A brand-new Venom series recently launched at Marvel with the symbiote taking on a brand new host. With the first volume out, let’s see if it delivered. Is it good?
Writer: Mike Costa
Artist: Gerardo Sandoval
Publisher: Marvel Comics
Venom is back (the Klyntar symbiote anyways) and without a host for some reason, wandering around New York looking for someone to bond with. Stumbling upon an incident with the mob, Venom finds a host and latches onto him, an ex-soldier by the name of Lee Price. However, Price may give the symbiote a hard time, especially since the living goop alien wants to stop killing and become a hero now.
The Initial Reaction
I’m not as experienced with Venom and his comic mythology as others are, so coming into this comic, I approached it as a newcomer with basic information on the character and his past. Coming from that angle, the first volume of the newest Venom series still leaves a lot to be desired. The thing about the comic is that harbors a lot of different ideas that don’t really work very well for many reasons, has a lack of strong characterization, and troublesome artwork.
The setup initially seems interesting. The symbiote, after spending time with Flash Thompson, has grown to love being a hero and wants to continue being one. Why it’s separated from Flash isn’t touched upon in this volume, but either way, the Klyntar latches onto Lee Price, who is about to be killed in a mob operation. However, this host is far more vicious than he seems and the symbiote eventually wants to separate from him, but can’t due to the guy’s control. It’s an interesting twist with symbiote wanting to be good and the person it’s attached to being bad, but unfortunately, the story doesn’t do anything with it outside of Venom constantly nagging the guy to change his ways before the ending. Even worse is that doesn’t even feel like the main focus… if there is any focus to the story that is.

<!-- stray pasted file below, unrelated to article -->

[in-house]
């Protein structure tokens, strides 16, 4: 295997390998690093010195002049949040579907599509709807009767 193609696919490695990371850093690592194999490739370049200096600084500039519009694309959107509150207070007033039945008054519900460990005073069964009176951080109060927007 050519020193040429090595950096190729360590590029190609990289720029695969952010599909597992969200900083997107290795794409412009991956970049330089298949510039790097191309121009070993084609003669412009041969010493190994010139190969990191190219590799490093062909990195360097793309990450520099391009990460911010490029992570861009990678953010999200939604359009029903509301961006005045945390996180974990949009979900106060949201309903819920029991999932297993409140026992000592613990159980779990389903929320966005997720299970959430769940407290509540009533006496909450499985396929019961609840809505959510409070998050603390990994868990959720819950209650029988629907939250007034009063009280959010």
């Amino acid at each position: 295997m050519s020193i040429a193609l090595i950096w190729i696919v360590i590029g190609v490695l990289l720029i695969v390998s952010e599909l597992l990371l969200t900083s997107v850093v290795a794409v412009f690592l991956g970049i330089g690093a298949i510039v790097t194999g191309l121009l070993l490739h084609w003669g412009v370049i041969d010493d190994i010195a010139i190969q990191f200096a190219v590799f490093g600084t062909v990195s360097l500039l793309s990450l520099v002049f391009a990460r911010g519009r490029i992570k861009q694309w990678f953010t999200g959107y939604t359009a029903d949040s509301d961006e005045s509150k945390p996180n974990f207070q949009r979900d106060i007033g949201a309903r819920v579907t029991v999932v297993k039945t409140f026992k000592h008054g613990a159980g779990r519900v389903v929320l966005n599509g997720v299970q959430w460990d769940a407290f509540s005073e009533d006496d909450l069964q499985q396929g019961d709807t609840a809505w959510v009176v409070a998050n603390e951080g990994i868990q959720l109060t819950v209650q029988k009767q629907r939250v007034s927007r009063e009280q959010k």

Instead of a shoulder angel, in rare cases, people sometimes have a shoulder Venom.
One of the detriments to Venom Vol. 1 is that it’s chaotic. There’s no downtime at all with very little story focus, since the plot always feels like it is on the move. The first issue focuses on introducing Lee and Venom, the next issue is about Lee staying under the radar and getting connections, but then FBI gets involved, then assassins and Scorpion come in, then there’s Spider-Man who appears later on, but after that Lee changes his mind on what he wants to do, and, yeah, you get the idea. There’s way too much going on in this comic with way too many characters, too many plotlines that go nowhere or are abruptly ended, and a conclusion that just falls apart. Heck, we never even find out what happened to Flash or why the symbiote was by itself in the beginning. The whole story has barely any focus and spends very little time developing anything, making it difficult to get invested in what is going on in the story at all.